Vice President Pence recently told Indiana farmers during a USMCA promotion tour that the White House is working to have Congress ratify USMCA this spring. The President of Mexico has said that he will ensure his nation’s Senate will overhaul the labor laws to enforce workplace standards, which has been a major stumbling block for the U.S. The USMCA week-long promotion tour includes stops in agriculture regions across Ohio, Virginia, Pennsylvania, Minnesota and other 2020 battlegrounds. (Politico)

In an “abundance of caution” the National Pork Producers Council has cancelled the World Pork Expo which was scheduled to take place at the Iowa State Fairgrounds in June. Nearly 20,000 visitors from 40 countries worldwide typically attend the expo. Evaluations from veterinarians and other experts concluded there was a very small risk associated with holding the event but the NPPC is doing all it can to prevent the spread of African Swine Flu to the U.S. NPPC President David Herring stated, “The health of the U.S. swine herd is paramount; the livelihoods of our producers depend on it. Prevention is our only defense against ASF and NPPC will continue to do all it can to prevent its spread to the United States.” China has been at the epicenter of the ASF and have been battling the further spread of the deadly disease for several months, it has been estimated that Chinese producers have already lost the equivalent of the entire U.S. hog population, and there still is no end in sight.

Since November 1st many areas in the central and northern portions of the U.S. have received some of the top 10 wettest conditions on record for the past 127 years. In the map below conditions are indicated by a range of colors with the shades running from driest (at the top in brown) to the wettest (dark green at the bottom).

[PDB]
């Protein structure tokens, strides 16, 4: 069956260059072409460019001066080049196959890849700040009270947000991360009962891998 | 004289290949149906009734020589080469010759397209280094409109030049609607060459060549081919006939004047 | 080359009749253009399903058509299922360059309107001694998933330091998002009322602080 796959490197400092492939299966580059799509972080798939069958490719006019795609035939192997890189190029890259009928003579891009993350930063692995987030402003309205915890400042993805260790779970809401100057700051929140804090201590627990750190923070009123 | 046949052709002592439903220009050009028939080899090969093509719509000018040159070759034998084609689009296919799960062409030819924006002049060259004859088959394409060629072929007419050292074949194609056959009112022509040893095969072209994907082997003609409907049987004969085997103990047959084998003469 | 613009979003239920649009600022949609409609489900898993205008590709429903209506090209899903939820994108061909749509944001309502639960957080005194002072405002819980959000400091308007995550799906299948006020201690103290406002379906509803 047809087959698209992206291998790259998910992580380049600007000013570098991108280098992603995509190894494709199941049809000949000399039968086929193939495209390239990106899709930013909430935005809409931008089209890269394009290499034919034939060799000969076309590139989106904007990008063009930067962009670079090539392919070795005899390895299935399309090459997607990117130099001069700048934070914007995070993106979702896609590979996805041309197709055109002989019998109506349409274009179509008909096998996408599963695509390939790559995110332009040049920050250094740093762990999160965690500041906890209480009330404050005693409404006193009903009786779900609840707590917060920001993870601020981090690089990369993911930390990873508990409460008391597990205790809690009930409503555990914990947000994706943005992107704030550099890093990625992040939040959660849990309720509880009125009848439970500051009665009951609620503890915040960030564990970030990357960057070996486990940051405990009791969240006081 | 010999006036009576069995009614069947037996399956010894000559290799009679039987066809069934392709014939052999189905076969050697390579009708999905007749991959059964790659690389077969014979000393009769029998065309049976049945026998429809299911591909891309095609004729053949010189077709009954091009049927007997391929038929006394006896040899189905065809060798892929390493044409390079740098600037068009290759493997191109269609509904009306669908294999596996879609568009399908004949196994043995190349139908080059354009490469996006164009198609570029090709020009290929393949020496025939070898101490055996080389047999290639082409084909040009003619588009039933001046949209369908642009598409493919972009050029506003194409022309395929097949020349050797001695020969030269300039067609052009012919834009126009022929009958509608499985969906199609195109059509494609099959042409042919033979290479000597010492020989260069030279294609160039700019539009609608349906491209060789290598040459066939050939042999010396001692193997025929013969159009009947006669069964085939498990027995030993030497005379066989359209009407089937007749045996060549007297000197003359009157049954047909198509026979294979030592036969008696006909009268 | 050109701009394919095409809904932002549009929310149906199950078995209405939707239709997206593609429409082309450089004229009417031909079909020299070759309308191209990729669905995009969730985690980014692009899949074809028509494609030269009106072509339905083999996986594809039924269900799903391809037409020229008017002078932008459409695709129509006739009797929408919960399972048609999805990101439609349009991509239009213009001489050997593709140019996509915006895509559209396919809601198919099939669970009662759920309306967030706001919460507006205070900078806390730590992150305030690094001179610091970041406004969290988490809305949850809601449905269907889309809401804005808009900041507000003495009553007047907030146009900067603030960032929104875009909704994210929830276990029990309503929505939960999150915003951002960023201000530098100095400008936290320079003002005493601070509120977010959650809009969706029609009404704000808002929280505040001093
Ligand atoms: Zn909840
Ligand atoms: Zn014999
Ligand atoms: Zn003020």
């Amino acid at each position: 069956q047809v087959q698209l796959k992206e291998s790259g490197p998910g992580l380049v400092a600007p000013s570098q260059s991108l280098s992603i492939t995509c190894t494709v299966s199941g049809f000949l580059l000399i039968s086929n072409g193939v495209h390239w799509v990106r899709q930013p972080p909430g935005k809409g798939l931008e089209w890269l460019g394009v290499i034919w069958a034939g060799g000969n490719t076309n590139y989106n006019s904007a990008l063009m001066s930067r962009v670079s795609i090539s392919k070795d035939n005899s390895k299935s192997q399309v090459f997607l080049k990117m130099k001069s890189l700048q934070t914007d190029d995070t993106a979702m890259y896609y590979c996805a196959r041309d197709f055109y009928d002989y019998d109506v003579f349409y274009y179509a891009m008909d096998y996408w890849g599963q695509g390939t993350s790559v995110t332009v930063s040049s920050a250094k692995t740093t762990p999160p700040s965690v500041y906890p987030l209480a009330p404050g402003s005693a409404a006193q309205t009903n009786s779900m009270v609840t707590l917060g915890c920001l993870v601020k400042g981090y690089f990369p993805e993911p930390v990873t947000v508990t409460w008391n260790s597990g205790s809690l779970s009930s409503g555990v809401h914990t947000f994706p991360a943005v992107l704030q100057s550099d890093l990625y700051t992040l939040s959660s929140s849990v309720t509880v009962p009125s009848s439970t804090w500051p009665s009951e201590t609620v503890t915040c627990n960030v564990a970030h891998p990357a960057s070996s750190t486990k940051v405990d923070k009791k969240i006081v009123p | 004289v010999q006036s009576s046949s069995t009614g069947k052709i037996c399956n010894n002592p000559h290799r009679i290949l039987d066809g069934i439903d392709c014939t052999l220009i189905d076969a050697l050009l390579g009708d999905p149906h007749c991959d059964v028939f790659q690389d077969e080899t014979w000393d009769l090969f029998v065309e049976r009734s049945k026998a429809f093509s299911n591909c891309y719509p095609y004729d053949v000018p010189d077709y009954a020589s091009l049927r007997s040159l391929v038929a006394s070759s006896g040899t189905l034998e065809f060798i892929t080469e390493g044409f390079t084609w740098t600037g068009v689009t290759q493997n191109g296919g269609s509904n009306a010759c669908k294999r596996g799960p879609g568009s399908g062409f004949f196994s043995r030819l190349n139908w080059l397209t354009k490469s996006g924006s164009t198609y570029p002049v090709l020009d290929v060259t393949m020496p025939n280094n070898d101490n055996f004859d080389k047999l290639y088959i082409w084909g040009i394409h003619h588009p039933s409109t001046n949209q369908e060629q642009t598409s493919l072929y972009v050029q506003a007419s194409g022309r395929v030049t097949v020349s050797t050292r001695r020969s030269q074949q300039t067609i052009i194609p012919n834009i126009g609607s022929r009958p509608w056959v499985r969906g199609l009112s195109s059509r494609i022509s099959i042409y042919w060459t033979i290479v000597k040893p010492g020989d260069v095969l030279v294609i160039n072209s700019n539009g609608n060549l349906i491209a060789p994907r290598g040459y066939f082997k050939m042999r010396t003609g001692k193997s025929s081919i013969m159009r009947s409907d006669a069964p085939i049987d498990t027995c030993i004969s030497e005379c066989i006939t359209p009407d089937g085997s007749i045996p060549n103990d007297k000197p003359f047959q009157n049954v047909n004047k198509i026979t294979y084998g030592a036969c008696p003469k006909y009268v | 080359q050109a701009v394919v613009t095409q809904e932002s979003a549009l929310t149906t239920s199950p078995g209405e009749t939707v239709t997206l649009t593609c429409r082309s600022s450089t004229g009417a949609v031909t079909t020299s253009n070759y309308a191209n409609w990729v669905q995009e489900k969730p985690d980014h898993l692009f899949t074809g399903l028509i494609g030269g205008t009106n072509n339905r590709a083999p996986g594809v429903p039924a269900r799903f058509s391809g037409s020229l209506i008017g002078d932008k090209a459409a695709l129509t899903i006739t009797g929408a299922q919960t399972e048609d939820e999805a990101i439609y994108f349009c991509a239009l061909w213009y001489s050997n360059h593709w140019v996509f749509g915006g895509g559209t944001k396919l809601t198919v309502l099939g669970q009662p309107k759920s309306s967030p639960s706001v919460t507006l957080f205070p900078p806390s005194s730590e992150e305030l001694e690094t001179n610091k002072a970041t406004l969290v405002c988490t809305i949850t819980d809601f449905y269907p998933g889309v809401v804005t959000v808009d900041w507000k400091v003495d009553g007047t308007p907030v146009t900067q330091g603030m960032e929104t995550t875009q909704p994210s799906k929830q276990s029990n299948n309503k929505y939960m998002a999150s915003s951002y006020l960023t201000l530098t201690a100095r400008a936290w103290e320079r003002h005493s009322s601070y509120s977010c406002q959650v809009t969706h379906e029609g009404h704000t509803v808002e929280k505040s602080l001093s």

The winter weather system making its way across the U.S. has intensified into a major blizzard over the Plains where it may set April pressure and all-time snowstorm records. Over 3.9 million residents of the Plains and Midwest are being affected by this rare inland spring snowstorm which has slammed parts of Wyoming, Colorado, Kansas, Nebraska, South Dakota, Minnesota, Iowa and Wisconsin so far. Weather experts remain split as to whether or not winter storm Wesley has met the scientific definition of a “bomb cyclone” or “bomb genesis”. According to NOAA, a bomb cyclone occurs when a cold air mass collides with a warm air mass causing the atmospheric pressure to drop 24 millibars in less than 24 hours. But as NOAA Weather Prediction Center senior forecaster David Roth noted an adjustment in latitude would move Wesley into that category. If it is classified as a bomb cyclone it would be the second hit to the region in less than a month. Snowfall totals in parts of South Dakota and southwestern Minnesota are expected to reach over 20 inches with some localized areas expected to receive over 30 inches of snow.